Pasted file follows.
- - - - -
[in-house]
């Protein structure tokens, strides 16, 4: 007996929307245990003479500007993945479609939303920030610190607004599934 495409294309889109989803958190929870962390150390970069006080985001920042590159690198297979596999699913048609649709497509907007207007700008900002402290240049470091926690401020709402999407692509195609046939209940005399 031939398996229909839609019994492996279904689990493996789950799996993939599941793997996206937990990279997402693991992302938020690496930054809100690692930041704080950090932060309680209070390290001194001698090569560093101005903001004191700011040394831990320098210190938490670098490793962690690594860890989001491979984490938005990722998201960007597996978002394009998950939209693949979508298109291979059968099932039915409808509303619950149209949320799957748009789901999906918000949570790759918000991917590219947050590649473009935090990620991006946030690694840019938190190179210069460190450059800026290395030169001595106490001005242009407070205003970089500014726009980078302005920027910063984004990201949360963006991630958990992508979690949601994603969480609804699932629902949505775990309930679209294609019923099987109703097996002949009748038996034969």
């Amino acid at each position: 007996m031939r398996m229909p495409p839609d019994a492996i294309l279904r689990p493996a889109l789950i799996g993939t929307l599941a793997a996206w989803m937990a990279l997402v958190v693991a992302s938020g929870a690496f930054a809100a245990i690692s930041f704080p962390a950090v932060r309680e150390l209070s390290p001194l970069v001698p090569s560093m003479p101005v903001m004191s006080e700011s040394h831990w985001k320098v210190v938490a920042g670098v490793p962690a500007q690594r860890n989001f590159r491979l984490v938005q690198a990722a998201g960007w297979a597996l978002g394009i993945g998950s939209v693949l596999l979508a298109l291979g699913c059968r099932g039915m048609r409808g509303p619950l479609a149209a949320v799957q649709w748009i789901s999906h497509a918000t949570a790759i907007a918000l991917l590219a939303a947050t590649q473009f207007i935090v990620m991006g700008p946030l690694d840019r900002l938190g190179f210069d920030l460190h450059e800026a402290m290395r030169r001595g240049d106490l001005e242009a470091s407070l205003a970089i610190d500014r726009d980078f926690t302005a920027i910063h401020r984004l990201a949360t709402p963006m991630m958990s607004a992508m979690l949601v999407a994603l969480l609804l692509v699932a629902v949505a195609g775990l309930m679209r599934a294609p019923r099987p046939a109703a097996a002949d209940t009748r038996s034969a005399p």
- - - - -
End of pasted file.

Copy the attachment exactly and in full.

[in-house]
């Protein structure tokens, strides 16, 4: 007996929307245990003479500007993945479609939303920030610190607004599934 495409294309889109989803958190929870962390150390970069006080985001920042590159690198297979596999699913048609649709497509907007207007700008900002402290240049470091926690401020709402999407692509195609046939209940005399 031939398996229909839609019994492996279904689990493996789950799996993939599941793997996206937990990279997402693991992302938020690496930054809100690692930041704080950090932060309680209070390290001194001698090569560093101005903001004191700011040394831990320098210190938490670098490793962690690594860890989001491979984490938005990722998201960007597996978002394009998950939209693949979508298109291979059968099932039915409808509303619950149209949320799957748009789901999906918000949570790759918000991917590219947050590649473009935090990620991006946030690694840019938190190179210069460190450059800026290395030169001595106490001005242009407070205003970089500014726009980078302005920027910063984004990201949360963006991630958990992508979690949601994603969480609804699932629902949505775990309930679209294609019923099987109703097996002949009748038996034969």
């Amino acid at each position: 007996m031939r398996m229909p495409p839609d019994a492996i294309l279904r689990p493996a889109l789950i799996g993939t929307l599941a793997a996206w989803m937990a990279l997402v958190v693991a992302s938020g929870a690496f930054a809100a245990i690692s930041f704080p962390a950090v932060r309680e150390l209070s390290p001194l970069v001698p090569s560093m003479p101005v903001m004191s006080e700011s040394h831990w985001k320098v210190v938490a920042g670098v490793p962690a500007q690594r860890n989001f590159r491979l984490v938005q690198a990722a998201g960007w297979a597996l978002g394009i993945g998950s939209v693949l596999l979508a298109l291979g699913c059968r099932g039915m048609r409808g509303p619950l479609a149209a949320v799957q649709w748009i789901s999906h497509a918000t949570a790759i907007a918000l991917l590219a939303a947050t590649q473009f207007i935090v990620m991006g700008p946030l690694d840019r900002l938190g190179f210069d920030l460190h450059e800026a402290m290395r030169r001595g240049d106490l001005e242009a470091s407070l205003a970089i610190d500014r726009d980078f926690t302005a920027i910063h401020r984004l990201a949360t709402p963006m991630m958990s607004a992508m979690l949601v999407a994603l969480l609804l692509v699932a629902v949505a195609g775990l309930m679209r599934a294609p019923r099987p046939a109703a097996a002949d209940t009748r038996s034969a005399p």